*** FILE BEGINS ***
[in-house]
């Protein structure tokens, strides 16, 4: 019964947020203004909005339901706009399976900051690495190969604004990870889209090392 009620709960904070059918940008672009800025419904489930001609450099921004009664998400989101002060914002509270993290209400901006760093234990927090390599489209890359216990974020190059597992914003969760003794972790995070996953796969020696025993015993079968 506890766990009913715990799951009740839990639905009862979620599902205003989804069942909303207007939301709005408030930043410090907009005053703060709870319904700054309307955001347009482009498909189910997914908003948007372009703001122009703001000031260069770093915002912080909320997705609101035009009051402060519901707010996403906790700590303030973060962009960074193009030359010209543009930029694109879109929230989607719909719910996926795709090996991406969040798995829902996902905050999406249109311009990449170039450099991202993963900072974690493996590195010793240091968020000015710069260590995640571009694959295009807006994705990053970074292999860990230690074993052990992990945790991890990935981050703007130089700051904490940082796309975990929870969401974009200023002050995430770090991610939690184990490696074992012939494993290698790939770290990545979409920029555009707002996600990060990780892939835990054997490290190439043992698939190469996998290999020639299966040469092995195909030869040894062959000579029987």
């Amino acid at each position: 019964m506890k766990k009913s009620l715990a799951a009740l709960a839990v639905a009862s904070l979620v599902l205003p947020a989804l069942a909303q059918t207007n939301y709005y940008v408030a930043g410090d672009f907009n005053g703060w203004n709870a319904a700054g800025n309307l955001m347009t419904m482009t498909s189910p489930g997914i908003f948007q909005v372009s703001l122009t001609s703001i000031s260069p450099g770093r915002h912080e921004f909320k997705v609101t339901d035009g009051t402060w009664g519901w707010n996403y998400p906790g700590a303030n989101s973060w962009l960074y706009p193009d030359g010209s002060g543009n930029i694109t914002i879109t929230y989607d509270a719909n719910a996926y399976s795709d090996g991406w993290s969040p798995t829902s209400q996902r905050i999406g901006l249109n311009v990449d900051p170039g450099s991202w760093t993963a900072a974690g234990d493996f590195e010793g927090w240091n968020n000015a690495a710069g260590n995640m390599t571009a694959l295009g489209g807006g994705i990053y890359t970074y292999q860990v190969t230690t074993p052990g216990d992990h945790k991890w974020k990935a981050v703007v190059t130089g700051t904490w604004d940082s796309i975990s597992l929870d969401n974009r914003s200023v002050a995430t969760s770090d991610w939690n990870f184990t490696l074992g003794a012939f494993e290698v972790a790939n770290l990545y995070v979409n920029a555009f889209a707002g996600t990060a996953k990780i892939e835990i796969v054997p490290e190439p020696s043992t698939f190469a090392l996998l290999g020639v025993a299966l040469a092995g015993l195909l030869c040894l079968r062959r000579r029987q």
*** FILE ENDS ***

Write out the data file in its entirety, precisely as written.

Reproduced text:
[in-house]
């Protein structure tokens, strides 16, 4: 019964947020203004909005339901706009399976900051690495190969604004990870889209090392 009620709960904070059918940008672009800025419904489930001609450099921004009664998400989101002060914002509270993290209400901006760093234990927090390599489209890359216990974020190059597992914003969760003794972790995070996953796969020696025993015993079968 506890766990009913715990799951009740839990639905009862979620599902205003989804069942909303207007939301709005408030930043410090907009005053703060709870319904700054309307955001347009482009498909189910997914908003948007372009703001122009703001000031260069770093915002912080909320997705609101035009009051402060519901707010996403906790700590303030973060962009960074193009030359010209543009930029694109879109929230989607719909719910996926795709090996991406969040798995829902996902905050999406249109311009990449170039450099991202993963900072974690493996590195010793240091968020000015710069260590995640571009694959295009807006994705990053970074292999860990230690074993052990992990945790991890990935981050703007130089700051904490940082796309975990929870969401974009200023002050995430770090991610939690184990490696074992012939494993290698790939770290990545979409920029555009707002996600990060990780892939835990054997490290190439043992698939190469996998290999020639299966040469092995195909030869040894062959000579029987």
């Amino acid at each position: 019964m506890k766990k009913s009620l715990a799951a009740l709960a839990v639905a009862s904070l979620v599902l205003p947020a989804l069942a909303q059918t207007n939301y709005y940008v408030a930043g410090d672009f907009n005053g703060w203004n709870a319904a700054g800025n309307l955001m347009t419904m482009t498909s189910p489930g997914i908003f948007q909005v372009s703001l122009t001609s703001i000031s260069p450099g770093r915002h912080e921004f909320k997705v609101t339901d035009g009051t402060w009664g519901w707010n996403y998400p906790g700590a303030n989101s973060w962009l960074y706009p193009d030359g010209s002060g543009n930029i694109t914002i879109t929230y989607d509270a719909n719910a996926y399976s795709d090996g991406w993290s969040p798995t829902s209400q996902r905050i999406g901006l249109n311009v990449d900051p170039g450099s991202w760093t993963a900072a974690g234990d493996f590195e010793g927090w240091n968020n000015a690495a710069g260590n995640m390599t571009a694959l295009g489209g807006g994705i990053y890359t970074y292999q860990v190969t230690t074993p052990g216990d992990h945790k991890w974020k990935a981050v703007v190059t130089g700051t904490w604004d940082s796309i975990s597992l929870d969401n974009r914003s200023v002050a995430t969760s770090d991610w939690n990870f184990t490696l074992g003794a012939f494993e290698v972790a790939n770290l990545y995070v979409n920029a555009f889209a707002g996600t990060a996953k990780i892939e835990i796969v054997p490290e190439p020696s043992t698939f190469a090392l996998l290999g020639v025993a299966l040469a092995g015993l195909l030869c040894l079968r062959r000579r029987q």